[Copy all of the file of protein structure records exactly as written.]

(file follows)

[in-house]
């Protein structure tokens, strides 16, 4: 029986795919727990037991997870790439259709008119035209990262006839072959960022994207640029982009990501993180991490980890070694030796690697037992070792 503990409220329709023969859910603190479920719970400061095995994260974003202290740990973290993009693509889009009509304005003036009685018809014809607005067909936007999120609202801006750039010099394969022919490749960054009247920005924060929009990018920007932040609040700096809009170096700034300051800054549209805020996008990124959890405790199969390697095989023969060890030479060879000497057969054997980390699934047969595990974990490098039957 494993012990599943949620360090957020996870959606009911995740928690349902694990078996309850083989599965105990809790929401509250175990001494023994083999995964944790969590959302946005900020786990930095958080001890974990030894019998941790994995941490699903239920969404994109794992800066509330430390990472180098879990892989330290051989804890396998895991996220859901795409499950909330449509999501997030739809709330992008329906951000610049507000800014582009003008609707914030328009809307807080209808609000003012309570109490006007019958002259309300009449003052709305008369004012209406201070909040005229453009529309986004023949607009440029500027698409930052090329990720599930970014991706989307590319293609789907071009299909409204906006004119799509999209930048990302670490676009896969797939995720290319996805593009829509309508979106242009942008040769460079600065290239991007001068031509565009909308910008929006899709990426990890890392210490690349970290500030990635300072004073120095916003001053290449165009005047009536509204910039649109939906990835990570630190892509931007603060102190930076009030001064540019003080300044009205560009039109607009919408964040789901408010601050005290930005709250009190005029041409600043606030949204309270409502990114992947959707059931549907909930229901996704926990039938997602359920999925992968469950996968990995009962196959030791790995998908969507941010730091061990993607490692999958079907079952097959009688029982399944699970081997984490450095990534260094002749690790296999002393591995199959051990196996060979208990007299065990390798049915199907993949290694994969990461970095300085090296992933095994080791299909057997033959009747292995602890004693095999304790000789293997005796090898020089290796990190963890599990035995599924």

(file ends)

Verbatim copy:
[in-house]
């Protein structure tokens, strides 16, 4: 029986795919727990037991997870790439259709008119035209990262006839072959960022994207640029982009990501993180991490980890070694030796690697037992070792 503990409220329709023969859910603190479920719970400061095995994260974003202290740990973290993009693509889009009509304005003036009685018809014809607005067909936007999120609202801006750039010099394969022919490749960054009247920005924060929009990018920007932040609040700096809009170096700034300051800054549209805020996008990124959890405790199969390697095989023969060890030479060879000497057969054997980390699934047969595990974990490098039957 494993012990599943949620360090957020996870959606009911995740928690349902694990078996309850083989599965105990809790929401509250175990001494023994083999995964944790969590959302946005900020786990930095958080001890974990030894019998941790994995941490699903239920969404994109794992800066509330430390990472180098879990892989330290051989804890396998895991996220859901795409499950909330449509999501997030739809709330992008329906951000610049507000800014582009003008609707914030328009809307807080209808609000003012309570109490006007019958002259309300009449003052709305008369004012209406201070909040005229453009529309986004023949607009440029500027698409930052090329990720599930970014991706989307590319293609789907071009299909409204906006004119799509999209930048990302670490676009896969797939995720290319996805593009829509309508979106242009942008040769460079600065290239991007001068031509565009909308910008929006899709990426990890890392210490690349970290500030990635300072004073120095916003001053290449165009005047009536509204910039649109939906990835990570630190892509931007603060102190930076009030001064540019003080300044009205560009039109607009919408964040789901408010601050005290930005709250009190005029041409600043606030949204309270409502990114992947959707059931549907909930229901996704926990039938997602359920999925992968469950996968990995009962196959030791790995998908969507941010730091061990993607490692999958079907079952097959009688029982399944699970081997984490450095990534260094002749690790296999002393591995199959051990196996060979208990007299065990390798049915199907993949290694994969990461970095300085090296992933095994080791299909057997033959009747292995602890004693095999304790000789293997005796090898020089290796990190963890599990035995599924």